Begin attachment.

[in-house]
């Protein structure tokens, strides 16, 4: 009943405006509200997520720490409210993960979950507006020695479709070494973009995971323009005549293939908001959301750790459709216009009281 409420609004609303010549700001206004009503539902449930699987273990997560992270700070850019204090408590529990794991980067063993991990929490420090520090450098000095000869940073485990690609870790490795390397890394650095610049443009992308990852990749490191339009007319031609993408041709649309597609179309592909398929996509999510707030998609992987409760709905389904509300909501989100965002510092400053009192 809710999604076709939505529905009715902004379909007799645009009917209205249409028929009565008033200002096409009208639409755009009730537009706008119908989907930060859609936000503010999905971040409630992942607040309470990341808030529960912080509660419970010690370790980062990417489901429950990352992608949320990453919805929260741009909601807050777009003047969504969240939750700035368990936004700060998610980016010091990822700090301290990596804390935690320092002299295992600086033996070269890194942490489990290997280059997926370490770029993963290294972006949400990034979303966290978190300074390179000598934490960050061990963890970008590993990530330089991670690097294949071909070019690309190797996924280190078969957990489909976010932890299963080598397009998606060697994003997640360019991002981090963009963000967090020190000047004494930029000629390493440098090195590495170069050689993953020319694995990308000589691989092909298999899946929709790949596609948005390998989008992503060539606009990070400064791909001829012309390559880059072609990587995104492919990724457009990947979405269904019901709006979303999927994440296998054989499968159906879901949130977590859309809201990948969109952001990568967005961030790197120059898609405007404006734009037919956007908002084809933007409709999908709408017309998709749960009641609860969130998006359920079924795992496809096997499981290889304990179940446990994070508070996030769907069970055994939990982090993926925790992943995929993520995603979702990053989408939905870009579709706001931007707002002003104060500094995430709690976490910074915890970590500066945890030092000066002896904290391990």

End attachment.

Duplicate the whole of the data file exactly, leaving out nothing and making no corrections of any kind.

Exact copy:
[in-house]
């Protein structure tokens, strides 16, 4: 009943405006509200997520720490409210993960979950507006020695479709070494973009995971323009005549293939908001959301750790459709216009009281 409420609004609303010549700001206004009503539902449930699987273990997560992270700070850019204090408590529990794991980067063993991990929490420090520090450098000095000869940073485990690609870790490795390397890394650095610049443009992308990852990749490191339009007319031609993408041709649309597609179309592909398929996509999510707030998609992987409760709905389904509300909501989100965002510092400053009192 809710999604076709939505529905009715902004379909007799645009009917209205249409028929009565008033200002096409009208639409755009009730537009706008119908989907930060859609936000503010999905971040409630992942607040309470990341808030529960912080509660419970010690370790980062990417489901429950990352992608949320990453919805929260741009909601807050777009003047969504969240939750700035368990936004700060998610980016010091990822700090301290990596804390935690320092002299295992600086033996070269890194942490489990290997280059997926370490770029993963290294972006949400990034979303966290978190300074390179000598934490960050061990963890970008590993990530330089991670690097294949071909070019690309190797996924280190078969957990489909976010932890299963080598397009998606060697994003997640360019991002981090963009963000967090020190000047004494930029000629390493440098090195590495170069050689993953020319694995990308000589691989092909298999899946929709790949596609948005390998989008992503060539606009990070400064791909001829012309390559880059072609990587995104492919990724457009990947979405269904019901709006979303999927994440296998054989499968159906879901949130977590859309809201990948969109952001990568967005961030790197120059898609405007404006734009037919956007908002084809933007409709999908709408017309998709749960009641609860969130998006359920079924795992496809096997499981290889304990179940446990994070508070996030769907069970055994939990982090993926925790992943995929993520995603979702990053989408939905870009579709706001931007707002002003104060500094995430709690976490910074915890970590500066945890030092000066002896904290391990």